The effect of mode and intensity on VO2 kinetics in the severe intensity domain

The effect of mode and intensity on VO2 kinetics in the severe intensity domain

Date: May 2000
Creator: Updyke, Rhonda S.
Description: The purpose of this study was to evaluate the effect of mode and intensity on VO2 kinetics in the severe intensity domain. Seventeen participants completed 3-7 tests each on a cycle ergometer and treadmill. For each test, Tfatigue, VO2max, Tmean response, VO2GAIN, TVO2max and T@VO2max were determined. Linear regression techniques were used to describe the relationship between TVO2max and Tfatigue . VO2max values were higher in running. The VO2 response profile was faster for running than cycling and faster at higher intensities. The faster VO2 response in running may be associated with larger active muscle mass or differences in muscle activation patterns. The faster response at higher intensities may suggest that VO2 response is driven by O2 demand.
Contributing Partner: UNT Libraries
Morning and Afternoon Response to Exercise Using Two Test Protocols

Morning and Afternoon Response to Exercise Using Two Test Protocols

Date: May 1995
Creator: Jones, Nicole A. (Nicole Amy)
Description: The purpose was to investigate time of day on responses to two types of exhaustive cycle ergometer tests. Sixteen males performed six exercise tests: three - constant power protocol and three - incremental protocol. The first test was a learning trial; the other tests were performed one in the morning and one in the afternoon. ANOVA revealed that O2 deficit and lactate were higher in the afternoon than the morning. Regardless of test type, time to exhaustion tended to be higher in the afternoon. VO2max was unaffected by the time of day and test type. These results confirmprevious reports of a time of day effect on anaerobic capacity, and support the contention that V02max is stable about a day.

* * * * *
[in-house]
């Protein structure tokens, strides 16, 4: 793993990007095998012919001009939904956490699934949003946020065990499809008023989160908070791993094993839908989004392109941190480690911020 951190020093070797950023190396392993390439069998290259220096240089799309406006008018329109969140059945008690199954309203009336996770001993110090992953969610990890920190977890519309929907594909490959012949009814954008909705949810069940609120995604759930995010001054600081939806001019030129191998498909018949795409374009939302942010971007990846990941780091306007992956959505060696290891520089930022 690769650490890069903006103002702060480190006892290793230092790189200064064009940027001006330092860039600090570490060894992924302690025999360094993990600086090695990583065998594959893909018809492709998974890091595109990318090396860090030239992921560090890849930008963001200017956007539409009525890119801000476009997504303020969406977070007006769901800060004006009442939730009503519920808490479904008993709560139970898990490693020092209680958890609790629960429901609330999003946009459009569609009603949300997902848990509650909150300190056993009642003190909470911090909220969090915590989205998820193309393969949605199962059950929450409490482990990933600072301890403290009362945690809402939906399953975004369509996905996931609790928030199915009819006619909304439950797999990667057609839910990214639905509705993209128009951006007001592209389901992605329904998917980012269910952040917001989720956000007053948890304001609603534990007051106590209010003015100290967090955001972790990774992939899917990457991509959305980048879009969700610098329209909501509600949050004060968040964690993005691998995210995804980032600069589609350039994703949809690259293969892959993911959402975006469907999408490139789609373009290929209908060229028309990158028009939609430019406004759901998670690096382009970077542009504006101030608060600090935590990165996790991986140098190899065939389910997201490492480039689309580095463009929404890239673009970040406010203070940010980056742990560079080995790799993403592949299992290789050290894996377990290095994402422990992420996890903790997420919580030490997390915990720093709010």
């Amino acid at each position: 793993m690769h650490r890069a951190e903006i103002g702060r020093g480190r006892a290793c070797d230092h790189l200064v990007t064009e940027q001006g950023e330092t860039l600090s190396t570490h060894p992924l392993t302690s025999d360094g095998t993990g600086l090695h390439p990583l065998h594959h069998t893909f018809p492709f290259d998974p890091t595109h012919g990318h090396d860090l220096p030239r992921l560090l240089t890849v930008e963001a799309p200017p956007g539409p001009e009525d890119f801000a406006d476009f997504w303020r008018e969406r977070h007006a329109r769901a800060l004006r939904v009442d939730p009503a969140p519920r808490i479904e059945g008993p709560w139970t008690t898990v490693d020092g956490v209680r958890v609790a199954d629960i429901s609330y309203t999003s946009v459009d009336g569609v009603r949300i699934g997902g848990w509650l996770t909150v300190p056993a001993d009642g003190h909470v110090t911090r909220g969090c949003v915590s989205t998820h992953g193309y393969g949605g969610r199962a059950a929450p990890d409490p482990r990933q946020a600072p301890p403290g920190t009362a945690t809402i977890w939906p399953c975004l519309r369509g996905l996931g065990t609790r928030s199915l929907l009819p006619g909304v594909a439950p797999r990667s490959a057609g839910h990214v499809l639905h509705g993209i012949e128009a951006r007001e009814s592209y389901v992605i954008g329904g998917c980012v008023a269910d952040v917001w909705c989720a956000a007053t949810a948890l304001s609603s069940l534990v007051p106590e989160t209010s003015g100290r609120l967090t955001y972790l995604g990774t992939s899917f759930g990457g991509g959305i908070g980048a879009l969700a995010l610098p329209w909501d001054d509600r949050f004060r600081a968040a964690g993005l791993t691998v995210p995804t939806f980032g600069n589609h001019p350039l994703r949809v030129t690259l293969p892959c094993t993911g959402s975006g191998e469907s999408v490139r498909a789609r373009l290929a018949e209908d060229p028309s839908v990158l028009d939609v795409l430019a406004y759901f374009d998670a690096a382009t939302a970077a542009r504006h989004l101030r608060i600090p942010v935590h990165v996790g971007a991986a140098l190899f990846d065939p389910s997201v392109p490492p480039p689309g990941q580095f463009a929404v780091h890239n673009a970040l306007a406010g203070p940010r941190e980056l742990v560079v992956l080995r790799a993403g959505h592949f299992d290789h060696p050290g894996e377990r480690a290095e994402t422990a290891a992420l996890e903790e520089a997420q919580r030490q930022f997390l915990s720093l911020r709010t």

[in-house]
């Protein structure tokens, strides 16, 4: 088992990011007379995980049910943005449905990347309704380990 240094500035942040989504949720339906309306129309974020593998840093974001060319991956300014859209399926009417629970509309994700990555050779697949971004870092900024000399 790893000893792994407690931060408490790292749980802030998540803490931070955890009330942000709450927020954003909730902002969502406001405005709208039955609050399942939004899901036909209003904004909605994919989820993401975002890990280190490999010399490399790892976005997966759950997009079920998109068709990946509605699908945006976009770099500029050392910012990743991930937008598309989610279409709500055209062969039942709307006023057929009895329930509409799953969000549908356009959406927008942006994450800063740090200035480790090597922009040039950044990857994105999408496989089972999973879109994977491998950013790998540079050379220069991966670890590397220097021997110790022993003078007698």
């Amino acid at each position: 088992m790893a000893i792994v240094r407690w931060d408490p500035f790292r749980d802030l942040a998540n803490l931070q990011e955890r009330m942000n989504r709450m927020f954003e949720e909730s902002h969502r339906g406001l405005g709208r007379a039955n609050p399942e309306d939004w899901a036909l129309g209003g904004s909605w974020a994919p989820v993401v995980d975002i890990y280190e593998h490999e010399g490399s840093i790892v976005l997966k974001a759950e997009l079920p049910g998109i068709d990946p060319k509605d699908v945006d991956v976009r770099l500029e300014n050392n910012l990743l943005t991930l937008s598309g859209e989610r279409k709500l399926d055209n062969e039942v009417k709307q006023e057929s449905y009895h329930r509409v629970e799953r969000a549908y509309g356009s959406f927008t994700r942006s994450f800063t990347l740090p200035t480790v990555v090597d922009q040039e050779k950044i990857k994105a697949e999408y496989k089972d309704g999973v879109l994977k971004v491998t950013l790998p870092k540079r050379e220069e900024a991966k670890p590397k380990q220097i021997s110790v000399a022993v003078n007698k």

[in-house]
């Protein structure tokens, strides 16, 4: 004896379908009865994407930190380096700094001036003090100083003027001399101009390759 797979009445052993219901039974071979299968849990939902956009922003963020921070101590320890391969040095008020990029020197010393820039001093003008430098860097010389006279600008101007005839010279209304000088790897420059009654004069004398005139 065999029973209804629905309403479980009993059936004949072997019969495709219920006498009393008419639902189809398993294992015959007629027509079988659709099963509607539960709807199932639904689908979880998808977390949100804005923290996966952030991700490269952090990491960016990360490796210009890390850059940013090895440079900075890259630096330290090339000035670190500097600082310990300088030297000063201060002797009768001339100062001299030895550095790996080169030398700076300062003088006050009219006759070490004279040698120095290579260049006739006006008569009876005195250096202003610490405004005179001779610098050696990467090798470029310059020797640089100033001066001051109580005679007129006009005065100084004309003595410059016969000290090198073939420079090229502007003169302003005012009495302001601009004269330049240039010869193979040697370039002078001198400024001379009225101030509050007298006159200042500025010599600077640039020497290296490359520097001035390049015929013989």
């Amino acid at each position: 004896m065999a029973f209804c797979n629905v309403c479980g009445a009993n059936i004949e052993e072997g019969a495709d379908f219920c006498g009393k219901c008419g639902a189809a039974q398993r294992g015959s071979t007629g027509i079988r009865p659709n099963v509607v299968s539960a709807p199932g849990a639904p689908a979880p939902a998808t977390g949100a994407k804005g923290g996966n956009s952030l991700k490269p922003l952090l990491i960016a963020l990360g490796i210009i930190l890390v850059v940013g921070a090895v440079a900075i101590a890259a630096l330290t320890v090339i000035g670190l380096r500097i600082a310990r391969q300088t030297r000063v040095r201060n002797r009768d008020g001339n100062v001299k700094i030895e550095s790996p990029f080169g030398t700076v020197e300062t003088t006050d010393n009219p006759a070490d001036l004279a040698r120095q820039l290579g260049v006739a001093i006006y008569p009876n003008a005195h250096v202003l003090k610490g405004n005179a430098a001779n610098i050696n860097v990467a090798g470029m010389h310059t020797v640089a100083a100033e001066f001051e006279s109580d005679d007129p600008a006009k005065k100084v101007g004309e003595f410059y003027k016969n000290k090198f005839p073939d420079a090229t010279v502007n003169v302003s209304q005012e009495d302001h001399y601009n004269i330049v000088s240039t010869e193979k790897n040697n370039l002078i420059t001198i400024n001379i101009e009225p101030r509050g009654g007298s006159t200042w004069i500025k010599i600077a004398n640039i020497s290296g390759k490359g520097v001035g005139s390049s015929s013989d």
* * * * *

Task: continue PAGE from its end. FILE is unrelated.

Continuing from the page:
Contributing Partner: UNT Libraries
Temporal Specificity in Exercise Training

Temporal Specificity in Exercise Training

Date: May 1995
Creator: Leiferman, Jennifer A.
Description: The primary purpose of this study was to investigate the effect of training at a particular time of day on anaerobic capacity in the morning and in the afternoon.
Contributing Partner: UNT Libraries
Effects of Endurance Intensity and Rest Interval on Subsequent Strength Performance

Effects of Endurance Intensity and Rest Interval on Subsequent Strength Performance

Date: May 1996
Creator: Books, Gregory D. (Gregory Douglas)
Description: The purpose of this study was to examine the acute effects of cycling exercise at different intensities and rest intervals on strength performance. Ten males, engaged in concurrent training for at least one month prior to testing, comprised the subject group for this study. Results show only leg press torque and leg press work to be decreased after cardiorespiratory exercise of moderate intensity. Leg extension average power, chest press torque, chest press power, and chest press work after cycling were not decreased from pre-exercise values. No significant effects were found for exercise intensity, testing times, or intensity by testing times. These results indicate that lower body strength is decreased by cycling and that one hour is not sufficient to restore leg strength.
Contributing Partner: UNT Libraries